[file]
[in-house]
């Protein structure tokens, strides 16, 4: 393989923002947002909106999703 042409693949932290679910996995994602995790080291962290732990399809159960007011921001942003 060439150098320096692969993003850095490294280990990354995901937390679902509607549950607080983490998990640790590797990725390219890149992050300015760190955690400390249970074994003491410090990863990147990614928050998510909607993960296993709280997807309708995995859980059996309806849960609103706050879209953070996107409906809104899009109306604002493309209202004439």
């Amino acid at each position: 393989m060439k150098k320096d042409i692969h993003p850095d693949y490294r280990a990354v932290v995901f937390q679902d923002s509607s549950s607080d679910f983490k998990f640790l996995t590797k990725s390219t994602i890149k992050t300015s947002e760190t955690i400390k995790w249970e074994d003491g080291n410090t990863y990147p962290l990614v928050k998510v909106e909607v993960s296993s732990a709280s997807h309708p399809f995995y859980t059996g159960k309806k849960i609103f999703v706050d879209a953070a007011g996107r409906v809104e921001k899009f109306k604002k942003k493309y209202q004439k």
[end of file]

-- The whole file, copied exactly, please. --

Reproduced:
[in-house]
């Protein structure tokens, strides 16, 4: 393989923002947002909106999703 042409693949932290679910996995994602995790080291962290732990399809159960007011921001942003 060439150098320096692969993003850095490294280990990354995901937390679902509607549950607080983490998990640790590797990725390219890149992050300015760190955690400390249970074994003491410090990863990147990614928050998510909607993960296993709280997807309708995995859980059996309806849960609103706050879209953070996107409906809104899009109306604002493309209202004439």
């Amino acid at each position: 393989m060439k150098k320096d042409i692969h993003p850095d693949y490294r280990a990354v932290v995901f937390q679902d923002s509607s549950s607080d679910f983490k998990f640790l996995t590797k990725s390219t994602i890149k992050t300015s947002e760190t955690i400390k995790w249970e074994d003491g080291n410090t990863y990147p962290l990614v928050k998510v909106e909607v993960s296993s732990a709280s997807h309708p399809f995995y859980t059996g159960k309806k849960i609103f999703v706050d879209a953070a007011g996107r409906v809104e921001k899009f109306k604002k942003k493309y209202q004439k």